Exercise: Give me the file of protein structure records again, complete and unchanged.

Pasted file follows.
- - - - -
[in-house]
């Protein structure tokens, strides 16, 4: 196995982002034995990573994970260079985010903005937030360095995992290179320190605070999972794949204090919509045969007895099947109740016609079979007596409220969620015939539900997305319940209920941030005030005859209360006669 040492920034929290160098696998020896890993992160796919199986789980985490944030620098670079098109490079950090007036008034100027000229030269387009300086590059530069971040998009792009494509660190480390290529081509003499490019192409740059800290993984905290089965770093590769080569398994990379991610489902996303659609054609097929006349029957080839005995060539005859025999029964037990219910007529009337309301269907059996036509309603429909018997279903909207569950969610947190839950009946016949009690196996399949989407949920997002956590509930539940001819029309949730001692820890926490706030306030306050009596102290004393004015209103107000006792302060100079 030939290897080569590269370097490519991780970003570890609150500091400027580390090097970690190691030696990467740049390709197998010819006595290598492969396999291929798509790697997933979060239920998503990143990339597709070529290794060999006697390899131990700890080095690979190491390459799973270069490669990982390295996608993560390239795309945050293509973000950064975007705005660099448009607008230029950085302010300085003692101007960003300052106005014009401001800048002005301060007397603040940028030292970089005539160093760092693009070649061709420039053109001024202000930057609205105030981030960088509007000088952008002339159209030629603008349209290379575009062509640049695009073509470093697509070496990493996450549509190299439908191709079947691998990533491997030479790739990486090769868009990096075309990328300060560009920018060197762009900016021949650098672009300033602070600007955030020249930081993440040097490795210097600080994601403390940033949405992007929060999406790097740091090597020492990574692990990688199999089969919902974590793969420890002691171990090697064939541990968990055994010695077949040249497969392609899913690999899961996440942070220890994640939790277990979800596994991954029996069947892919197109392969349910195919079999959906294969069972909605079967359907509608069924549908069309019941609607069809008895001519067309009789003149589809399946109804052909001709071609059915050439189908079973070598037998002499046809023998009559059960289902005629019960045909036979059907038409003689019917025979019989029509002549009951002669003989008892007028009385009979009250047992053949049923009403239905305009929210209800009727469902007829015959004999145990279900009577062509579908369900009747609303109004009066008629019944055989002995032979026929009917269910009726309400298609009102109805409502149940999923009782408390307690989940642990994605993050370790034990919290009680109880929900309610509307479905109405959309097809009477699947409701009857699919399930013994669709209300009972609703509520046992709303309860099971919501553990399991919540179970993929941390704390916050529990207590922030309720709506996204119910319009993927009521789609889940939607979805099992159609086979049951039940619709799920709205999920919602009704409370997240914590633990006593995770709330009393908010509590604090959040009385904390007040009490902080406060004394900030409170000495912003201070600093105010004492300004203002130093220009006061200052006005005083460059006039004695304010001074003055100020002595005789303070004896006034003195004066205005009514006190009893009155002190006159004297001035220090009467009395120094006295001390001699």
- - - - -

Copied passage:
[in-house]
């Protein structure tokens, strides 16, 4: 196995982002034995990573994970260079985010903005937030360095995992290179320190605070999972794949204090919509045969007895099947109740016609079979007596409220969620015939539900997305319940209920941030005030005859209360006669 040492920034929290160098696998020896890993992160796919199986789980985490944030620098670079098109490079950090007036008034100027000229030269387009300086590059530069971040998009792009494509660190480390290529081509003499490019192409740059800290993984905290089965770093590769080569398994990379991610489902996303659609054609097929006349029957080839005995060539005859025999029964037990219910007529009337309301269907059996036509309603429909018997279903909207569950969610947190839950009946016949009690196996399949989407949920997002956590509930539940001819029309949730001692820890926490706030306030306050009596102290004393004015209103107000006792302060100079 030939290897080569590269370097490519991780970003570890609150500091400027580390090097970690190691030696990467740049390709197998010819006595290598492969396999291929798509790697997933979060239920998503990143990339597709070529290794060999006697390899131990700890080095690979190491390459799973270069490669990982390295996608993560390239795309945050293509973000950064975007705005660099448009607008230029950085302010300085003692101007960003300052106005014009401001800048002005301060007397603040940028030292970089005539160093760092693009070649061709420039053109001024202000930057609205105030981030960088509007000088952008002339159209030629603008349209290379575009062509640049695009073509470093697509070496990493996450549509190299439908191709079947691998990533491997030479790739990486090769868009990096075309990328300060560009920018060197762009900016021949650098672009300033602070600007955030020249930081993440040097490795210097600080994601403390940033949405992007929060999406790097740091090597020492990574692990990688199999089969919902974590793969420890002691171990090697064939541990968990055994010695077949040249497969392609899913690999899961996440942070220890994640939790277990979800596994991954029996069947892919197109392969349910195919079999959906294969069972909605079967359907509608069924549908069309019941609607069809008895001519067309009789003149589809399946109804052909001709071609059915050439189908079973070598037998002499046809023998009559059960289902005629019960045909036979059907038409003689019917025979019989029509002549009951002669003989008892007028009385009979009250047992053949049923009403239905305009929210209800009727469902007829015959004999145990279900009577062509579908369900009747609303109004009066008629019944055989002995032979026929009917269910009726309400298609009102109805409502149940999923009782408390307690989940642990994605993050370790034990919290009680109880929900309610509307479905109405959309097809009477699947409701009857699919399930013994669709209300009972609703509520046992709303309860099971919501553990399991919540179970993929941390704390916050529990207590922030309720709506996204119910319009993927009521789609889940939607979805099992159609086979049951039940619709799920709205999920919602009704409370997240914590633990006593995770709330009393908010509590604090959040009385904390007040009490902080406060004394900030409170000495912003201070600093105010004492300004203002130093220009006061200052006005005083460059006039004695304010001074003055100020002595005789303070004896006034003195004066205005009514006190009893009155002190006159004297001035220090009467009395120094006295001390001699």